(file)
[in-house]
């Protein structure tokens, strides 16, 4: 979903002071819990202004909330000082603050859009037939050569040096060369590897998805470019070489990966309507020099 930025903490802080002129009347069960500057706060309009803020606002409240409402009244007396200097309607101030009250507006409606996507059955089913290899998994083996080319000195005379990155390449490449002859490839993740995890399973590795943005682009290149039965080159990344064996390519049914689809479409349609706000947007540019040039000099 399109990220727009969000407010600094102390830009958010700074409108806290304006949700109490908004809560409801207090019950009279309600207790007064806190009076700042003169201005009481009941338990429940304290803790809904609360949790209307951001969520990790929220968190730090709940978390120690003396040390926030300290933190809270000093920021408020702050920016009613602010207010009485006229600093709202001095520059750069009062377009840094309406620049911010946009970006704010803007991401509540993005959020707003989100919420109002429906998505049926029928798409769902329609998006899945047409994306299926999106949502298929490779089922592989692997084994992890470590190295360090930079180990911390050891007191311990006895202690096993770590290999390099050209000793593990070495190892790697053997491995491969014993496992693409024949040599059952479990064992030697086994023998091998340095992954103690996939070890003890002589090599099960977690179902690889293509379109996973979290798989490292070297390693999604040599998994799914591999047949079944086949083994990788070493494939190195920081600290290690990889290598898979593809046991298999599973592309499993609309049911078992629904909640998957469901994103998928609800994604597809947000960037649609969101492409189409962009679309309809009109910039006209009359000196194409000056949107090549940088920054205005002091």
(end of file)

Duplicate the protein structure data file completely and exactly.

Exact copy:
[in-house]
């Protein structure tokens, strides 16, 4: 979903002071819990202004909330000082603050859009037939050569040096060369590897998805470019070489990966309507020099 930025903490802080002129009347069960500057706060309009803020606002409240409402009244007396200097309607101030009250507006409606996507059955089913290899998994083996080319000195005379990155390449490449002859490839993740995890399973590795943005682009290149039965080159990344064996390519049914689809479409349609706000947007540019040039000099 399109990220727009969000407010600094102390830009958010700074409108806290304006949700109490908004809560409801207090019950009279309600207790007064806190009076700042003169201005009481009941338990429940304290803790809904609360949790209307951001969520990790929220968190730090709940978390120690003396040390926030300290933190809270000093920021408020702050920016009613602010207010009485006229600093709202001095520059750069009062377009840094309406620049911010946009970006704010803007991401509540993005959020707003989100919420109002429906998505049926029928798409769902329609998006899945047409994306299926999106949502298929490779089922592989692997084994992890470590190295360090930079180990911390050891007191311990006895202690096993770590290999390099050209000793593990070495190892790697053997491995491969014993496992693409024949040599059952479990064992030697086994023998091998340095992954103690996939070890003890002589090599099960977690179902690889293509379109996973979290798989490292070297390693999604040599998994799914591999047949079944086949083994990788070493494939190195920081600290290690990889290598898979593809046991298999599973592309499993609309049911078992629904909640998957469901994103998928609800994604597809947000960037649609969101492409189409962009679309309809009109910039006209009359000196194409000056949107090549940088920054205005002091």